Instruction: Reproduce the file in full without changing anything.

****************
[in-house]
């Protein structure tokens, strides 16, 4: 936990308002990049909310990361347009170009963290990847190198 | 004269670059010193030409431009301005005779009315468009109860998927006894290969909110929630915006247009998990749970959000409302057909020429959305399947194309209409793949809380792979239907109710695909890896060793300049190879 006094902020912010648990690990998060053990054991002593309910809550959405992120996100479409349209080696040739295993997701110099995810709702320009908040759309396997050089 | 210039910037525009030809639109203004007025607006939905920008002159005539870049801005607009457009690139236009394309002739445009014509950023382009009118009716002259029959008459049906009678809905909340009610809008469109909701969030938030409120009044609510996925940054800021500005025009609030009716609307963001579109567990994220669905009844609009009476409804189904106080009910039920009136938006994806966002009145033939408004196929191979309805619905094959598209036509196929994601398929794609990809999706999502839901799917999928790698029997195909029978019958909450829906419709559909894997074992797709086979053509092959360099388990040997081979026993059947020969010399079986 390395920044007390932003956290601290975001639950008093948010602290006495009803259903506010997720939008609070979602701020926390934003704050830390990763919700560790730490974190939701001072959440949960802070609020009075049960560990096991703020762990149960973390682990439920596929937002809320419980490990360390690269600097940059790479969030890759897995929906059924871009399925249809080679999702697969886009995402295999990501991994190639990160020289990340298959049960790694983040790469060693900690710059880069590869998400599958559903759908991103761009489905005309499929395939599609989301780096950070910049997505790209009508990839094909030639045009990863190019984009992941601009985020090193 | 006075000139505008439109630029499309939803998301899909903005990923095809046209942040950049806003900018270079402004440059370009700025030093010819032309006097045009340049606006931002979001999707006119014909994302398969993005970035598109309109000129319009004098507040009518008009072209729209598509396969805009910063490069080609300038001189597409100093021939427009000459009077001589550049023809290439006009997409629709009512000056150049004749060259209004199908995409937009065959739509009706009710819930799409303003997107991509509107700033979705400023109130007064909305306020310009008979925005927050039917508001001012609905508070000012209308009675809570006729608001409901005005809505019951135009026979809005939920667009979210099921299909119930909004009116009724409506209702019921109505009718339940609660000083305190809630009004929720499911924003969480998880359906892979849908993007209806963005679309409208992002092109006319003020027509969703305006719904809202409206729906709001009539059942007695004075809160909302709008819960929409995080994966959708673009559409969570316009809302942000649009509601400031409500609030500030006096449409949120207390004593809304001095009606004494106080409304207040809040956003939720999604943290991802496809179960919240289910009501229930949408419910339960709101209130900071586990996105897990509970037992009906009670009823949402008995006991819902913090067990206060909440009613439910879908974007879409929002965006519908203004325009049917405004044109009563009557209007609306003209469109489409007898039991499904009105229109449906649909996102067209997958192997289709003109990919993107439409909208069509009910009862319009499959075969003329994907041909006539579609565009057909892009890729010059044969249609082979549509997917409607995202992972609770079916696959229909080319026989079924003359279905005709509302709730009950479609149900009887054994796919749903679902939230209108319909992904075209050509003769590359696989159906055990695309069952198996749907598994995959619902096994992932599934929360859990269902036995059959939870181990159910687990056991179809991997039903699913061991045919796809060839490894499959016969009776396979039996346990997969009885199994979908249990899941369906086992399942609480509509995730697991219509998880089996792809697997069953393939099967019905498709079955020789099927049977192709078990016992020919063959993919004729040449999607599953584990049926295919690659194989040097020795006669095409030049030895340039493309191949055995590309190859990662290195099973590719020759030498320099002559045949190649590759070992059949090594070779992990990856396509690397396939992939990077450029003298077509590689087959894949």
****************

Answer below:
[in-house]
């Protein structure tokens, strides 16, 4: 936990308002990049909310990361347009170009963290990847190198 | 004269670059010193030409431009301005005779009315468009109860998927006894290969909110929630915006247009998990749970959000409302057909020429959305399947194309209409793949809380792979239907109710695909890896060793300049190879 006094902020912010648990690990998060053990054991002593309910809550959405992120996100479409349209080696040739295993997701110099995810709702320009908040759309396997050089 | 210039910037525009030809639109203004007025607006939905920008002159005539870049801005607009457009690139236009394309002739445009014509950023382009009118009716002259029959008459049906009678809905909340009610809008469109909701969030938030409120009044609510996925940054800021500005025009609030009716609307963001579109567990994220669905009844609009009476409804189904106080009910039920009136938006994806966002009145033939408004196929191979309805619905094959598209036509196929994601398929794609990809999706999502839901799917999928790698029997195909029978019958909450829906419709559909894997074992797709086979053509092959360099388990040997081979026993059947020969010399079986 390395920044007390932003956290601290975001639950008093948010602290006495009803259903506010997720939008609070979602701020926390934003704050830390990763919700560790730490974190939701001072959440949960802070609020009075049960560990096991703020762990149960973390682990439920596929937002809320419980490990360390690269600097940059790479969030890759897995929906059924871009399925249809080679999702697969886009995402295999990501991994190639990160020289990340298959049960790694983040790469060693900690710059880069590869998400599958559903759908991103761009489905005309499929395939599609989301780096950070910049997505790209009508990839094909030639045009990863190019984009992941601009985020090193 | 006075000139505008439109630029499309939803998301899909903005990923095809046209942040950049806003900018270079402004440059370009700025030093010819032309006097045009340049606006931002979001999707006119014909994302398969993005970035598109309109000129319009004098507040009518008009072209729209598509396969805009910063490069080609300038001189597409100093021939427009000459009077001589550049023809290439006009997409629709009512000056150049004749060259209004199908995409937009065959739509009706009710819930799409303003997107991509509107700033979705400023109130007064909305306020310009008979925005927050039917508001001012609905508070000012209308009675809570006729608001409901005005809505019951135009026979809005939920667009979210099921299909119930909004009116009724409506209702019921109505009718339940609660000083305190809630009004929720499911924003969480998880359906892979849908993007209806963005679309409208992002092109006319003020027509969703305006719904809202409206729906709001009539059942007695004075809160909302709008819960929409995080994966959708673009559409969570316009809302942000649009509601400031409500609030500030006096449409949120207390004593809304001095009606004494106080409304207040809040956003939720999604943290991802496809179960919240289910009501229930949408419910339960709101209130900071586990996105897990509970037992009906009670009823949402008995006991819902913090067990206060909440009613439910879908974007879409929002965006519908203004325009049917405004044109009563009557209007609306003209469109489409007898039991499904009105229109449906649909996102067209997958192997289709003109990919993107439409909208069509009910009862319009499959075969003329994907041909006539579609565009057909892009890729010059044969249609082979549509997917409607995202992972609770079916696959229909080319026989079924003359279905005709509302709730009950479609149900009887054994796919749903679902939230209108319909992904075209050509003769590359696989159906055990695309069952198996749907598994995959619902096994992932599934929360859990269902036995059959939870181990159910687990056991179809991997039903699913061991045919796809060839490894499959016969009776396979039996346990997969009885199994979908249990899941369906086992399942609480509509995730697991219509998880089996792809697997069953393939099967019905498709079955020789099927049977192709078990016992020919063959993919004729040449999607599953584990049926295919690659194989040097020795006669095409030049030895340039493309191949055995590309190859990662290195099973590719020759030498320099002559045949190649590759070992059949090594070779992990990856396509690397396939992939990077450029003298077509590689087959894949």